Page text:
Andrew Stone sees the start of a campaign to help 'ripped-off workers'
THE Fairtrade Foundation opened the door to a different world on Monday (26 February) to launch this year’s Fairtrade Fortnight.
As snow fell across London at the start of the working week, a doorway opened on the Millennium Bridge revealing a scene from a banana farm in Panama. Meanwhile banana farmer Marcial Quintero invited passers-by to stop and learn more about the world of Fairtrade farmers.
Organisers hope that this fortnight will be as successful as last year’s, when more than 5,000 events were held in community centres, schools, workplaces and churches to raise awareness of the exploitation faced by some people as they produce food, drink and clothes that are sold in the UK.
Through the sale of more than £1.65 billion worth of Fairtrade products, 1.6 million farmers and workers from 74 developing countries receive a fair price for their goods. But, as Marcial explained to The War Cry, the number of people who benefit runs to millions more.
‘Fairtrade changes the life of the whole community,’ he says. ‘Every family now has their own house rather than having to share, and more children are now able to go to school.
‘Before joining Fairtrade we didn’t have enough money to put food on the table or send our children to school. The price we received per box wasn’t enough to cover our costs, and for 17 years the price didn’t change.’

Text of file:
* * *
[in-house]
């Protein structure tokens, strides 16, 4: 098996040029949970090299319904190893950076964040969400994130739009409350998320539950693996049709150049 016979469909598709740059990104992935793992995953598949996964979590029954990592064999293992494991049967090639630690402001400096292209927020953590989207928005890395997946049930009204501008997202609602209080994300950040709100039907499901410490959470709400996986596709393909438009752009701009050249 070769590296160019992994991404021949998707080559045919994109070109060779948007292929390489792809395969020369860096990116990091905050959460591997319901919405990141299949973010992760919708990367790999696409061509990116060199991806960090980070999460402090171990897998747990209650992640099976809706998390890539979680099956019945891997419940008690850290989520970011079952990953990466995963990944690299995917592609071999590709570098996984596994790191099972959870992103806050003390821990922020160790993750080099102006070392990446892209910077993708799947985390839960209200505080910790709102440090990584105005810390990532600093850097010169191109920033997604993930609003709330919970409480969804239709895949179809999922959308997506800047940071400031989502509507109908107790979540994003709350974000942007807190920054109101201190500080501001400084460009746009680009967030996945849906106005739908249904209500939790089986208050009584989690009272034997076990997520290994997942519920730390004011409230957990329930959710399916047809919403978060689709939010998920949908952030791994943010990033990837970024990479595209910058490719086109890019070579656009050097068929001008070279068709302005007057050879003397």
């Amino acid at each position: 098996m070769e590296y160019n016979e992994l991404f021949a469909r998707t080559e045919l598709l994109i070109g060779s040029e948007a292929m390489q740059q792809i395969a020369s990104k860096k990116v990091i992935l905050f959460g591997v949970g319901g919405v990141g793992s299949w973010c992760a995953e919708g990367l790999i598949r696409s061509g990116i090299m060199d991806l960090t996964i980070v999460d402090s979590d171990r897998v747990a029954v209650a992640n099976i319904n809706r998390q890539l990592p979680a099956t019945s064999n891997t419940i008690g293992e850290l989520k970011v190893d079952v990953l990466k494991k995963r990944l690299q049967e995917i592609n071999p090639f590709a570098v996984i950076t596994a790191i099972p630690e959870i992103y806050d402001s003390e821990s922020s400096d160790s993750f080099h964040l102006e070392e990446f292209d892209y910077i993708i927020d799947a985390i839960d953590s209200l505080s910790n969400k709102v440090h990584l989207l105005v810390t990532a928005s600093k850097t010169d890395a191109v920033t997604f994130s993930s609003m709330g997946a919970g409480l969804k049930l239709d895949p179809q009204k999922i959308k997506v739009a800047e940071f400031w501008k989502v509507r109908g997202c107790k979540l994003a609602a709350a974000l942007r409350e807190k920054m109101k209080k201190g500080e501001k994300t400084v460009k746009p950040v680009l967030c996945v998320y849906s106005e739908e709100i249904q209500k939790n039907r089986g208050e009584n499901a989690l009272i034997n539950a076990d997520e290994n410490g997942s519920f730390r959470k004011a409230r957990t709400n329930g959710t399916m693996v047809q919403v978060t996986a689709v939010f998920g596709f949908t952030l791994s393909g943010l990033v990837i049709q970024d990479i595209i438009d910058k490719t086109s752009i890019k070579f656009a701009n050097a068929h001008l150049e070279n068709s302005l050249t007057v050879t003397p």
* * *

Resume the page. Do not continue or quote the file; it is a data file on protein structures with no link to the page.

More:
Adam Gardner, communities campaigns manager at the Fairtrade Foundation, describes situations such as this as scandalous.
‘Fairtrade Fortnight will open doors for more producers like Marcial to break the stranglehold of poverty prices,’ he says. ‘Workers are being ripped off despite working hard to provide the products we love.’
Nobody likes to think that they are being ripped off in any area of life. If we are working, then we want to be paid a fair wage for a fair day’s work. Similarly, if we are buying a product or paying for someone to carry out some work for us, we don’t want to pay over the odds.
The challenge can sometimes be finding a person we can trust. We hear stories of scams, exploitation and con artists. Experiences have taught some that they can’t even trust those who are closest to them.
It is an age-old problem. Thousands of years ago, one writer offered a simple solution, stating: ‘It is better to take refuge in the Lord than to trust in humans (Psalm 118:8 New International Version).
It is good advice to trust God, and people have benefited from following it through the centuries. Even if there are times when people we know let us down and betray us, we can put our trust in God and follow his leading in our lives. He will never let us down.
God wants to nurture, develop and protect us even if others fail us. He loves us too much ever to sell us short.
The War Cry
The War Cry
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